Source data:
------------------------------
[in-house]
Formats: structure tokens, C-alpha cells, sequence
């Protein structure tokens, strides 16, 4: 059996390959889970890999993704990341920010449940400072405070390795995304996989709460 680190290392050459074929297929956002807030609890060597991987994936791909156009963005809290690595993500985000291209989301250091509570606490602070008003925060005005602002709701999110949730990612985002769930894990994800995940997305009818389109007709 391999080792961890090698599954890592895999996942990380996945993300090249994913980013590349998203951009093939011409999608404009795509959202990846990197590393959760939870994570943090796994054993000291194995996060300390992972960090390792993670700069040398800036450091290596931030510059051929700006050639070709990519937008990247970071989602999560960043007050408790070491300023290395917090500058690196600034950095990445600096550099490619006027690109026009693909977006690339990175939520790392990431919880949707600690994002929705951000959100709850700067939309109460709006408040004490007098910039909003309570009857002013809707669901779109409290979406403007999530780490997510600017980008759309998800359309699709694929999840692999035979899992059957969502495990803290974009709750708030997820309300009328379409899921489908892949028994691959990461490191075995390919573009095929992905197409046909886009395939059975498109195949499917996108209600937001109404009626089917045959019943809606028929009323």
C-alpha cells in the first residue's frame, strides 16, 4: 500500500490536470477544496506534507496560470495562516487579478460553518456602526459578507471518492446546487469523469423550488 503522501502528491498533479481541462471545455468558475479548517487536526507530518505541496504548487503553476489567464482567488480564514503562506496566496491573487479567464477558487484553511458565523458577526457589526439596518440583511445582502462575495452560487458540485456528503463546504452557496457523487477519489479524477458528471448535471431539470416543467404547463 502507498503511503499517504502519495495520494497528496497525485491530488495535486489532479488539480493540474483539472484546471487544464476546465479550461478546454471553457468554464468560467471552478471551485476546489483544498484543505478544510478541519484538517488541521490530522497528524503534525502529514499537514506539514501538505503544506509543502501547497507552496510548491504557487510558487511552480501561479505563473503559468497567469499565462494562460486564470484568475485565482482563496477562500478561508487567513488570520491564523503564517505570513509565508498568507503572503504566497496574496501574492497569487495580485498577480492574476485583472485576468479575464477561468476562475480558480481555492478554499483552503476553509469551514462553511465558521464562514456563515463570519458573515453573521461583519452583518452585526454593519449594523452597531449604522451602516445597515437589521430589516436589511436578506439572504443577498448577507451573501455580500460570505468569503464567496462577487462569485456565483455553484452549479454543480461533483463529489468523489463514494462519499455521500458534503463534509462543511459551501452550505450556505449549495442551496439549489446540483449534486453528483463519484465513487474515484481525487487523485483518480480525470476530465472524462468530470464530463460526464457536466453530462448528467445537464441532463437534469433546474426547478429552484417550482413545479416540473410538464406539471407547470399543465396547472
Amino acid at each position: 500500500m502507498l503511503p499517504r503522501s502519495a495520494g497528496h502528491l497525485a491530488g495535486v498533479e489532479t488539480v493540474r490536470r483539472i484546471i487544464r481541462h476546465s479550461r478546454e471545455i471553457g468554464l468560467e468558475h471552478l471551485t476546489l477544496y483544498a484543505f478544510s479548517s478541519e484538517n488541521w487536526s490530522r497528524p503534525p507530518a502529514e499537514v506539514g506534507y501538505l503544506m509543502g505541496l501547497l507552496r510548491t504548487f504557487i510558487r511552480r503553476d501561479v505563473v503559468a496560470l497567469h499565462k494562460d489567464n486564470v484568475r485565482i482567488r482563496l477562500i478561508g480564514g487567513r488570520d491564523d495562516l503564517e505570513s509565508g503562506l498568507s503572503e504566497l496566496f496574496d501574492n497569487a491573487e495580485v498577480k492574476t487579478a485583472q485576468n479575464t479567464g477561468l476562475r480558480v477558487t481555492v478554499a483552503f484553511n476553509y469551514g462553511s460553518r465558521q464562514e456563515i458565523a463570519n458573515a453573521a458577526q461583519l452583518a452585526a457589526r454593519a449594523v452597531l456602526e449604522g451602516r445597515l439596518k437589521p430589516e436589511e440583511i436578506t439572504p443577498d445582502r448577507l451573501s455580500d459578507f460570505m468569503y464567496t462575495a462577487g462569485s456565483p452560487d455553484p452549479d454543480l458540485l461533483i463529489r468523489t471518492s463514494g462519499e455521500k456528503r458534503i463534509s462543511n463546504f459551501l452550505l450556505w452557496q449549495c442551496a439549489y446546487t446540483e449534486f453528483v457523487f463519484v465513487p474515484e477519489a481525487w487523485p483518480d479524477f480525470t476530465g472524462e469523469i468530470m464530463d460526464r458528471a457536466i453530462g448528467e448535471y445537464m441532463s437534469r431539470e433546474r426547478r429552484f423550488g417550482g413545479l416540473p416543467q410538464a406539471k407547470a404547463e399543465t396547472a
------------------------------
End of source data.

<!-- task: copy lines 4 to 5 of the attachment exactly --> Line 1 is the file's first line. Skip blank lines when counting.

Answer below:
C-alpha cells in the first residue's frame, strides 16, 4: 500500500490536470477544496506534507496560470495562516487579478460553518456602526459578507471518492446546487469523469423550488 503522501502528491498533479481541462471545455468558475479548517487536526507530518505541496504548487503553476489567464482567488480564514503562506496566496491573487479567464477558487484553511458565523458577526457589526439596518440583511445582502462575495452560487458540485456528503463546504452557496457523487477519489479524477458528471448535471431539470416543467404547463 502507498503511503499517504502519495495520494497528496497525485491530488495535486489532479488539480493540474483539472484546471487544464476546465479550461478546454471553457468554464468560467471552478471551485476546489483544498484543505478544510478541519484538517488541521490530522497528524503534525502529514499537514506539514501538505503544506509543502501547497507552496510548491504557487510558487511552480501561479505563473503559468497567469499565462494562460486564470484568475485565482482563496477562500478561508487567513488570520491564523503564517505570513509565508498568507503572503504566497496574496501574492497569487495580485498577480492574476485583472485576468479575464477561468476562475480558480481555492478554499483552503476553509469551514462553511465558521464562514456563515463570519458573515453573521461583519452583518452585526454593519449594523452597531449604522451602516445597515437589521430589516436589511436578506439572504443577498448577507451573501455580500460570505468569503464567496462577487462569485456565483455553484452549479454543480461533483463529489468523489463514494462519499455521500458534503463534509462543511459551501452550505450556505449549495442551496439549489446540483449534486453528483463519484465513487474515484481525487487523485483518480480525470476530465472524462468530470464530463460526464457536466453530462448528467445537464441532463437534469433546474426547478429552484417550482413545479416540473410538464406539471407547470399543465396547472
Amino acid at each position: 500500500m502507498l503511503p499517504r503522501s502519495a495520494g497528496h502528491l497525485a491530488g495535486v498533479e489532479t488539480v493540474r490536470r483539472i484546471i487544464r481541462h476546465s479550461r478546454e471545455i471553457g468554464l468560467e468558475h471552478l471551485t476546489l477544496y483544498a484543505f478544510s479548517s478541519e484538517n488541521w487536526s490530522r497528524p503534525p507530518a502529514e499537514v506539514g506534507y501538505l503544506m509543502g505541496l501547497l507552496r510548491t504548487f504557487i510558487r511552480r503553476d501561479v505563473v503559468a496560470l497567469h499565462k494562460d489567464n486564470v484568475r485565482i482567488r482563496l477562500i478561508g480564514g487567513r488570520d491564523d495562516l503564517e505570513s509565508g503562506l498568507s503572503e504566497l496566496f496574496d501574492n497569487a491573487e495580485v498577480k492574476t487579478a485583472q485576468n479575464t479567464g477561468l476562475r480558480v477558487t481555492v478554499a483552503f484553511n476553509y469551514g462553511s460553518r465558521q464562514e456563515i458565523a463570519n458573515a453573521a458577526q461583519l452583518a452585526a457589526r454593519a449594523v452597531l456602526e449604522g451602516r445597515l439596518k437589521p430589516e436589511e440583511i436578506t439572504p443577498d445582502r448577507l451573501s455580500d459578507f460570505m468569503y464567496t462575495a462577487g462569485s456565483p452560487d455553484p452549479d454543480l458540485l461533483i463529489r468523489t471518492s463514494g462519499e455521500k456528503r458534503i463534509s462543511n463546504f459551501l452550505l450556505w452557496q449549495c442551496a439549489y446546487t446540483e449534486f453528483v457523487f463519484v465513487p474515484e477519489a481525487w487523485p483518480d479524477f480525470t476530465g472524462e469523469i468530470m464530463d460526464r458528471a457536466i453530462g448528467e448535471y445537464m441532463s437534469r431539470e433546474r426547478r429552484f423550488g417550482g413545479l416540473p416543467q410538464a406539471k407547470a404547463e399543465t396547472a